Setting an Example
Clare Pierson: When did Orange County begin its biosolids recycling program, and what were the challenges with getting it up and running?
William Hurley: Until 2003, the Orange County Utilities (OCU) Department disposed of biosolids generated at our three water reclamation facilities at the Orange County Landfill. Our water reclamation facilities produce approximately 15,300 dry tons of biosolids annually and space at the landfill is limited. We began to seek short-term, cost-effective and environmentally responsible solutions. After conducting research, we decided that land-applying our biosolids (after further processing) was the way to go.
We needed to find a contractor who could process the unstabilized biosolids prior to land application as well as maintain compliance with regulatory requirements. At the time, there was only one permitted biosolids processing facility in Orange County. We prepared our bid documents in a way that provided contractors the option of stabilizing the biosolids and then land-applying them, or disposing the unstabilized biosolids at a landfill that would accept biosolids. This approach opened up the bidding process to several contractors.
We also knew we would bring more visibility to our program because our hauling trucks would be traveling through neighboring communities. That led to a heightened awareness of our responsibility to those communities and agricultural land. This led us to implement the National Biosolids Partnership’s Biosolids Environmental Management System (EMS).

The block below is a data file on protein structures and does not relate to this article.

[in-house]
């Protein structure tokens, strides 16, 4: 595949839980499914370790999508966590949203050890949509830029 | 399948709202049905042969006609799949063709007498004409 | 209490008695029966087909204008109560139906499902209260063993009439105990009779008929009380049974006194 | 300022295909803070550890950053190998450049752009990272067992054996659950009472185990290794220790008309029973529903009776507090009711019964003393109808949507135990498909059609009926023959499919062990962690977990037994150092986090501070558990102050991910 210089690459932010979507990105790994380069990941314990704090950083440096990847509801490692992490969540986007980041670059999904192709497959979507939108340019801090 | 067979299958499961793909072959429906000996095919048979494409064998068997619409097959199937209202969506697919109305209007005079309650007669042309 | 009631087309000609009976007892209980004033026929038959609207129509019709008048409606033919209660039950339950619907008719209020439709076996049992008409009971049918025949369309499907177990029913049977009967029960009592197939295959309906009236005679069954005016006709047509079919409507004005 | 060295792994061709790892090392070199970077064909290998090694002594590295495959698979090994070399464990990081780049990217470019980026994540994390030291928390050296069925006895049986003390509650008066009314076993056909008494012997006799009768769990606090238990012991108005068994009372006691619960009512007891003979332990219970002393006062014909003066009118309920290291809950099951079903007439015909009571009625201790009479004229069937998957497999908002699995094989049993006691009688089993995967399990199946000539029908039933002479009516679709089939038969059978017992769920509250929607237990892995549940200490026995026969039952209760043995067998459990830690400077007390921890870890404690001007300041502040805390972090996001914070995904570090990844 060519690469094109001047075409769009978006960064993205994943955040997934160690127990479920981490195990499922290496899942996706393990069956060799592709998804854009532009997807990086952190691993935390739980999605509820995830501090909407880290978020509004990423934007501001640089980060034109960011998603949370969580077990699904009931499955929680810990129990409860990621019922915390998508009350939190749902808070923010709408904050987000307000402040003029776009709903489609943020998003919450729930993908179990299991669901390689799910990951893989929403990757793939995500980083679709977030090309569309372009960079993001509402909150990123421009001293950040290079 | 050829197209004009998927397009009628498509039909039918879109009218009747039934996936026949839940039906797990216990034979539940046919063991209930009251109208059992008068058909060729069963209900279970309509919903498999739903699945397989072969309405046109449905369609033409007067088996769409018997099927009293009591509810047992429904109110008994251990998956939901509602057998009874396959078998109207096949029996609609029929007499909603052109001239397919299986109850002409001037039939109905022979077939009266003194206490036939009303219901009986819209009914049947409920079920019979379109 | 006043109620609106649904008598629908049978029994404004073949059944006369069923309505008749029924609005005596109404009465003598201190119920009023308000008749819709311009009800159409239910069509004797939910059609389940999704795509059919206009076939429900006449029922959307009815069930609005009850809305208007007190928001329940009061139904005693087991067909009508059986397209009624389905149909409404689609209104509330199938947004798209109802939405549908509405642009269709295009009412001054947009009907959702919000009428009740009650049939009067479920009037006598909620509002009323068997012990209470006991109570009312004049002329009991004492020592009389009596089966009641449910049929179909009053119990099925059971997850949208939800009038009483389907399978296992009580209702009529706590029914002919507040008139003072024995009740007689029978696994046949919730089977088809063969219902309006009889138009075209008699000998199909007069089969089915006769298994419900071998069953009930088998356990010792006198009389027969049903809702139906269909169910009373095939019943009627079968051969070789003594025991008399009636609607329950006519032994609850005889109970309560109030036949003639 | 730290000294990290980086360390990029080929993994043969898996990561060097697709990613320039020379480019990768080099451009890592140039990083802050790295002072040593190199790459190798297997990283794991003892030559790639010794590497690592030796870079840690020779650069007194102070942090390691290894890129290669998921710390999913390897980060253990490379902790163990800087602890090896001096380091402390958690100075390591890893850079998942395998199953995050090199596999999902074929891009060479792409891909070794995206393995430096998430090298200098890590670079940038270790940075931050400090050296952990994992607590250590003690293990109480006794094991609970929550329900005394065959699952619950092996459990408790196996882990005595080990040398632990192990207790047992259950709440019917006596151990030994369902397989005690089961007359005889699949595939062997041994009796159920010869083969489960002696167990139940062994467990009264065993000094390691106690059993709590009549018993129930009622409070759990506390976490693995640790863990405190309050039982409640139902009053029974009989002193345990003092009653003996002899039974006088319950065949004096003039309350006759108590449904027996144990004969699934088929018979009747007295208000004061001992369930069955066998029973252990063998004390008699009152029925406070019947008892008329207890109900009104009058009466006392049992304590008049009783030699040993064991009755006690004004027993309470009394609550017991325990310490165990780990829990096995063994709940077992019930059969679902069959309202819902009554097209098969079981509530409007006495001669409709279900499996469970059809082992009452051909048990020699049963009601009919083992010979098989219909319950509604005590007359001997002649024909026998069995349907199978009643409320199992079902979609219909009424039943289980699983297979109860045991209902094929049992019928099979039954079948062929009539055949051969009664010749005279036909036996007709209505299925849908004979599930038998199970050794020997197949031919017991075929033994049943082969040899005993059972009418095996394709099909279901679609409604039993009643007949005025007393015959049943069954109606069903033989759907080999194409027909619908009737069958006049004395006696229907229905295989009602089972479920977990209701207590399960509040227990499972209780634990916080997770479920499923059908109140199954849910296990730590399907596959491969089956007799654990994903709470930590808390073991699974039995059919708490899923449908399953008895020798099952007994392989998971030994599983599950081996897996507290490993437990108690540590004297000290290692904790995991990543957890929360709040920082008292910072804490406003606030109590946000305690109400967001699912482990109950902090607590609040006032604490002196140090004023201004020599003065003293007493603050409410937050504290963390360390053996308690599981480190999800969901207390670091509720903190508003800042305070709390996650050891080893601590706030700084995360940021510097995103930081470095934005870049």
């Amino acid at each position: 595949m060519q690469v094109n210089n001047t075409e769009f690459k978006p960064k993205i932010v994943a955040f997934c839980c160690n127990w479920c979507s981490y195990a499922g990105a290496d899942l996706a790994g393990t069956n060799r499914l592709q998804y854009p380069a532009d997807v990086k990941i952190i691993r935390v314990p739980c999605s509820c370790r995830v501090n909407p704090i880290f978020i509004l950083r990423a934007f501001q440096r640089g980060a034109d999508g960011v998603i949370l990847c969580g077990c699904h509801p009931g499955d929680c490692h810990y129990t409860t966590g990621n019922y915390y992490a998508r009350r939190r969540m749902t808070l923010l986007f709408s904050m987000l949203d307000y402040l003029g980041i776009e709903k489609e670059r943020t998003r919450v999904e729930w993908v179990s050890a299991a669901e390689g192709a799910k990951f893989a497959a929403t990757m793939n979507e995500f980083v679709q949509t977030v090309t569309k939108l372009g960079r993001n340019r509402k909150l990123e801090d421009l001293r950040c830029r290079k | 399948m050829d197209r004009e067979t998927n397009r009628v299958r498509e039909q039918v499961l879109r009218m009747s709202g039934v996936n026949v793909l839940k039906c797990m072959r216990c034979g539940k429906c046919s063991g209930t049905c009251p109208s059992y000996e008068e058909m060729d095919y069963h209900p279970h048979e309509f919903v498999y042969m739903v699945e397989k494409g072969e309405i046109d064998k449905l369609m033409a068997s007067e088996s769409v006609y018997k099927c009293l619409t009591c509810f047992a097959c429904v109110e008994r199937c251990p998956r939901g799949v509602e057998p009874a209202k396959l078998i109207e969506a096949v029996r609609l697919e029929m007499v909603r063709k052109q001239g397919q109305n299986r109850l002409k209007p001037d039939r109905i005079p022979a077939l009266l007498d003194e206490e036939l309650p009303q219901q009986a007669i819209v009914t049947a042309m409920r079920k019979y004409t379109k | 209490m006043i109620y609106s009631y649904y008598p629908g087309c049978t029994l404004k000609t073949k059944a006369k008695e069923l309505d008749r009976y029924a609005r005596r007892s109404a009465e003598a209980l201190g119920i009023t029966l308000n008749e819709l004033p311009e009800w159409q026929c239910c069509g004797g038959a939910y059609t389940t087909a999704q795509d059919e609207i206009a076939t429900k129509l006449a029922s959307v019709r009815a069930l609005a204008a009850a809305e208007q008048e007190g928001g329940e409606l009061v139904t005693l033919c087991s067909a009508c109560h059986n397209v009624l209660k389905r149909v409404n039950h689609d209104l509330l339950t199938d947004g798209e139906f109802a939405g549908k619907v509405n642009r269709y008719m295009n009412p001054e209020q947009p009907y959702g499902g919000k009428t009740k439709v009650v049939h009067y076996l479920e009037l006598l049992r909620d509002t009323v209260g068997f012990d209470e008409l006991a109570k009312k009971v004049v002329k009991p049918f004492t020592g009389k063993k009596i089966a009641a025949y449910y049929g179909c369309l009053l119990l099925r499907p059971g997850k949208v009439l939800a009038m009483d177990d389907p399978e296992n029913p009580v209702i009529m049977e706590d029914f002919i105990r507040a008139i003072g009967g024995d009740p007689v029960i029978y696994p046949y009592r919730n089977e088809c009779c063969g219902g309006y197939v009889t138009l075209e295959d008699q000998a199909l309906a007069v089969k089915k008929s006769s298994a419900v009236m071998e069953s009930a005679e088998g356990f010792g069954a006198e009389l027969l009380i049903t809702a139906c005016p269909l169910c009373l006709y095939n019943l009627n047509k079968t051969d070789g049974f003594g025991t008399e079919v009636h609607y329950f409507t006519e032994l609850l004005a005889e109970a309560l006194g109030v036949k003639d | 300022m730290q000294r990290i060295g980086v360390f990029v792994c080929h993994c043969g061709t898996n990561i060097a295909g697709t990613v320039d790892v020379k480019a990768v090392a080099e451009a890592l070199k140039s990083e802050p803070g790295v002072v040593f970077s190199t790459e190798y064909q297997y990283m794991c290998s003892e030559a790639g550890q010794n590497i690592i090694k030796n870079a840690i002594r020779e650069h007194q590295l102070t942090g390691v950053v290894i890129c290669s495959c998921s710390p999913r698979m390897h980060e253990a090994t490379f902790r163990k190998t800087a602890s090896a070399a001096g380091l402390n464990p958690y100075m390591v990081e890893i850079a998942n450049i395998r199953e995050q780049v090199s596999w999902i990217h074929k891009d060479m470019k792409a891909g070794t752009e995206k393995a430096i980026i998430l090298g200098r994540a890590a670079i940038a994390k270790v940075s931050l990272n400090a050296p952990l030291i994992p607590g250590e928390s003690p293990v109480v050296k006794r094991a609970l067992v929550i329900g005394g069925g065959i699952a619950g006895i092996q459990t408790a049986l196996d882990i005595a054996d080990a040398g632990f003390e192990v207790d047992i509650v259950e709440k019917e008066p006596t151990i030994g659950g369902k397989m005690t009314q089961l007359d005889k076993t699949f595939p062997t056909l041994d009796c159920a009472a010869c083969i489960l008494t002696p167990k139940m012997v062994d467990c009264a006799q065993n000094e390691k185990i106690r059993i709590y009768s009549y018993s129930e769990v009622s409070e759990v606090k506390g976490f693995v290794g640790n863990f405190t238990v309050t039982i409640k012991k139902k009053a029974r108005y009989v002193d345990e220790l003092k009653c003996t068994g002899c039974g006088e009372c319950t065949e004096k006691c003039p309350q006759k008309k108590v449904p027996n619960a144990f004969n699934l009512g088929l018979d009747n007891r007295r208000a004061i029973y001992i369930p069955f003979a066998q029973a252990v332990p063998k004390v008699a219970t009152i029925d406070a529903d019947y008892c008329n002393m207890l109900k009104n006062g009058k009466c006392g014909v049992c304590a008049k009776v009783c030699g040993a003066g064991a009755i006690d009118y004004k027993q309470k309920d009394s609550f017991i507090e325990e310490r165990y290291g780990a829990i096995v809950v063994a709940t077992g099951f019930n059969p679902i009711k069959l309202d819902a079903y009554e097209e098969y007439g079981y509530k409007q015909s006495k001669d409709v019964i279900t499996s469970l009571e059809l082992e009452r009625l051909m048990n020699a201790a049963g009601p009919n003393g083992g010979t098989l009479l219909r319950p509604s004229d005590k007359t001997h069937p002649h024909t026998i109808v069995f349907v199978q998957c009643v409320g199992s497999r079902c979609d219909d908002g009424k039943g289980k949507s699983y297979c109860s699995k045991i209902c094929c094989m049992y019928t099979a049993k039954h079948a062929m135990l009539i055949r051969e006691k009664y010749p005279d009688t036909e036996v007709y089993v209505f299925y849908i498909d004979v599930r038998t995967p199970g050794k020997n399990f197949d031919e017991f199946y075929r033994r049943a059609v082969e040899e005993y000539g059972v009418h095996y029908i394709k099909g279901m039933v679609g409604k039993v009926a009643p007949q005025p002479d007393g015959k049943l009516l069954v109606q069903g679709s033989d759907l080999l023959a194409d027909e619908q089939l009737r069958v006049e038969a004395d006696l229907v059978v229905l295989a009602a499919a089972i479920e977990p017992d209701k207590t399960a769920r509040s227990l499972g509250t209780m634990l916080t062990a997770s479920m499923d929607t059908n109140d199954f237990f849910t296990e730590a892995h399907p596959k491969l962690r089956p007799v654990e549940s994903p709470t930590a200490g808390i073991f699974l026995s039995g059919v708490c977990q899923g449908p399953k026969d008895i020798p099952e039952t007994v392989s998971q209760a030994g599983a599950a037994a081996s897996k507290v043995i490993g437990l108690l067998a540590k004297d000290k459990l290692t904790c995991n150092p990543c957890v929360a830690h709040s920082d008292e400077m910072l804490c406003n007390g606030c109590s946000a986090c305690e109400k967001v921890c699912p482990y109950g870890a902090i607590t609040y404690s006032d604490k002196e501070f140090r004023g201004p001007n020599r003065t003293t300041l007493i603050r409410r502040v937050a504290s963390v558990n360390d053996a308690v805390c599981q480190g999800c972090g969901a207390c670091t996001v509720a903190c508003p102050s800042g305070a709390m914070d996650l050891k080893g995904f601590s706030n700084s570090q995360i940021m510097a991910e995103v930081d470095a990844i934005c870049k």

Implementing this system presented a number of challenges. For one, OCU’s three water reclamation facilities differed in day-to-day operations. By employing a biosolids EMS, we created standard operating procedures that helped our facilities run more efficiently and put everyone on the same page. From this, we were able to create formalized training classes for our facility operators and plant personnel.
Pierson: What advice can you offer to municipalities interested in starting a biosolids EMS?
Hurley: When we began creating our Biosolids EMS, our Biosolids EMS manual became a large and overwhelming document. While generating a number of ideas is good, we learned it was better to keep things simple and to go slowly. We decided to simplify the manual, which has worked well for our operations.
I encourage municipalities to figure out what works for them and create a simple biosolids EMS that is specific to their operations. I would strongly advise municipalities to obtain management and employee support in the development process at every level.
Pierson: What are some benefits of applying 100% of OCU’s biosolids as fertilizer to agricultural lands?
Hurley: Land-applying our biosolids allows us to complete the reuse/recycle circle. This means that 100% of our effluent is used for reclaimed water and 100% of our biosolids are used for land application. Our biosolids also help supply nutrients to the soil and agricultural crops in central Florida.
Pierson: Acreage of agricultural lands is decreasing in Orange County, thereby decreasing the need for biosolids. What will happen to the extra biosolids?
Hurley: Available acreage of agricultural lands is decreasing due to development and growth. Also, the Orange County Code is very restrictive as to where biosolids can be land-applied. The state of Florida is also proposing new regulations that would limit the areas where biosolids can be land-applied in central Florida.
The county is evaluating various beneficial reuse options to prepare for a future increase in biosolids production and to comply with upcoming regulations. Preliminary options under consideration include mixing biosolids with fly ash to increase the solid content and then using the final dried product as daily cover at the landfill, energy-recovery options and fertilizer production.
William Hurley is manager of the water reclamation division at Orange County Water Utilities. Hurley can be reached by e-mail at email@example.com.